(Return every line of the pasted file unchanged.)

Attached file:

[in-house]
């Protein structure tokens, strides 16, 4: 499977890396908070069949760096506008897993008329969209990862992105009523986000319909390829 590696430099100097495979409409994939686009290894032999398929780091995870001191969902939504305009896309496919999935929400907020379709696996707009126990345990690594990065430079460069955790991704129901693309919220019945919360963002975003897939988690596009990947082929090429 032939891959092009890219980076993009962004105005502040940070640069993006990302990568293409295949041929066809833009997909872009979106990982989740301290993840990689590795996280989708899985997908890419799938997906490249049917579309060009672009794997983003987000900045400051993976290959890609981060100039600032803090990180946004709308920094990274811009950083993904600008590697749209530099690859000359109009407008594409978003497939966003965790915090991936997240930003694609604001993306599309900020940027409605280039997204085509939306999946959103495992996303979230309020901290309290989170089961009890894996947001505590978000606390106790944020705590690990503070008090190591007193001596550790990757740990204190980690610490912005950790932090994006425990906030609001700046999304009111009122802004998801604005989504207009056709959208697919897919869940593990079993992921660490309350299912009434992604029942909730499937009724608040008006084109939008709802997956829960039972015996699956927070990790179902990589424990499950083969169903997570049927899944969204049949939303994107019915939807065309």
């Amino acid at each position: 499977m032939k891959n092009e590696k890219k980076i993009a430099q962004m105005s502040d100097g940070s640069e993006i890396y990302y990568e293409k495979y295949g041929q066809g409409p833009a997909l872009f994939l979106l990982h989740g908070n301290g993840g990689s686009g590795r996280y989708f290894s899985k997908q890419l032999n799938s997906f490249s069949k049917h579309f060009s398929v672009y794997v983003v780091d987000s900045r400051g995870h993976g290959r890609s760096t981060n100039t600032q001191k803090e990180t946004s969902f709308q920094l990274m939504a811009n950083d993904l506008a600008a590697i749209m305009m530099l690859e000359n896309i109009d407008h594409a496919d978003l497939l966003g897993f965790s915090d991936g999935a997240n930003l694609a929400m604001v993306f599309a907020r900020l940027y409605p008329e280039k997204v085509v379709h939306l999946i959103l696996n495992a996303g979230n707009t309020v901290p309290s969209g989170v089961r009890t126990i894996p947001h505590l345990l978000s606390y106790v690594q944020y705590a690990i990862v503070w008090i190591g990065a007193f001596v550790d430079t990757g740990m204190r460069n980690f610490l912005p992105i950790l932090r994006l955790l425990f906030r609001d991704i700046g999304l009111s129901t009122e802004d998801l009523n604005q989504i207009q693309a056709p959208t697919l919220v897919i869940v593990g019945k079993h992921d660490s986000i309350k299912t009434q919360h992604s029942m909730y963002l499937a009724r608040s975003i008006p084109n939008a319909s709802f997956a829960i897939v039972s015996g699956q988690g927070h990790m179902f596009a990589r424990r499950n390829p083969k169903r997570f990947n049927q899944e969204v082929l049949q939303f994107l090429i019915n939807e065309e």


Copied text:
[in-house]
């Protein structure tokens, strides 16, 4: 499977890396908070069949760096506008897993008329969209990862992105009523986000319909390829 590696430099100097495979409409994939686009290894032999398929780091995870001191969902939504305009896309496919999935929400907020379709696996707009126990345990690594990065430079460069955790991704129901693309919220019945919360963002975003897939988690596009990947082929090429 032939891959092009890219980076993009962004105005502040940070640069993006990302990568293409295949041929066809833009997909872009979106990982989740301290993840990689590795996280989708899985997908890419799938997906490249049917579309060009672009794997983003987000900045400051993976290959890609981060100039600032803090990180946004709308920094990274811009950083993904600008590697749209530099690859000359109009407008594409978003497939966003965790915090991936997240930003694609604001993306599309900020940027409605280039997204085509939306999946959103495992996303979230309020901290309290989170089961009890894996947001505590978000606390106790944020705590690990503070008090190591007193001596550790990757740990204190980690610490912005950790932090994006425990906030609001700046999304009111009122802004998801604005989504207009056709959208697919897919869940593990079993992921660490309350299912009434992604029942909730499937009724608040008006084109939008709802997956829960039972015996699956927070990790179902990589424990499950083969169903997570049927899944969204049949939303994107019915939807065309």
């Amino acid at each position: 499977m032939k891959n092009e590696k890219k980076i993009a430099q962004m105005s502040d100097g940070s640069e993006i890396y990302y990568e293409k495979y295949g041929q066809g409409p833009a997909l872009f994939l979106l990982h989740g908070n301290g993840g990689s686009g590795r996280y989708f290894s899985k997908q890419l032999n799938s997906f490249s069949k049917h579309f060009s398929v672009y794997v983003v780091d987000s900045r400051g995870h993976g290959r890609s760096t981060n100039t600032q001191k803090e990180t946004s969902f709308q920094l990274m939504a811009n950083d993904l506008a600008a590697i749209m305009m530099l690859e000359n896309i109009d407008h594409a496919d978003l497939l966003g897993f965790s915090d991936g999935a997240n930003l694609a929400m604001v993306f599309a907020r900020l940027y409605p008329e280039k997204v085509v379709h939306l999946i959103l696996n495992a996303g979230n707009t309020v901290p309290s969209g989170v089961r009890t126990i894996p947001h505590l345990l978000s606390y106790v690594q944020y705590a690990i990862v503070w008090i190591g990065a007193f001596v550790d430079t990757g740990m204190r460069n980690f610490l912005p992105i950790l932090r994006l955790l425990f906030r609001d991704i700046g999304l009111s129901t009122e802004d998801l009523n604005q989504i207009q693309a056709p959208t697919l919220v897919i869940v593990g019945k079993h992921d660490s986000i309350k299912t009434q919360h992604s029942m909730y963002l499937a009724r608040s975003i008006p084109n939008a319909s709802f997956a829960i897939v039972s015996g699956q988690g927070h990790m179902f596009a990589r424990r499950n390829p083969k169903r997570f990947n049927q899944e969204v082929l049949q939303f994107l090429i019915n939807e065309e």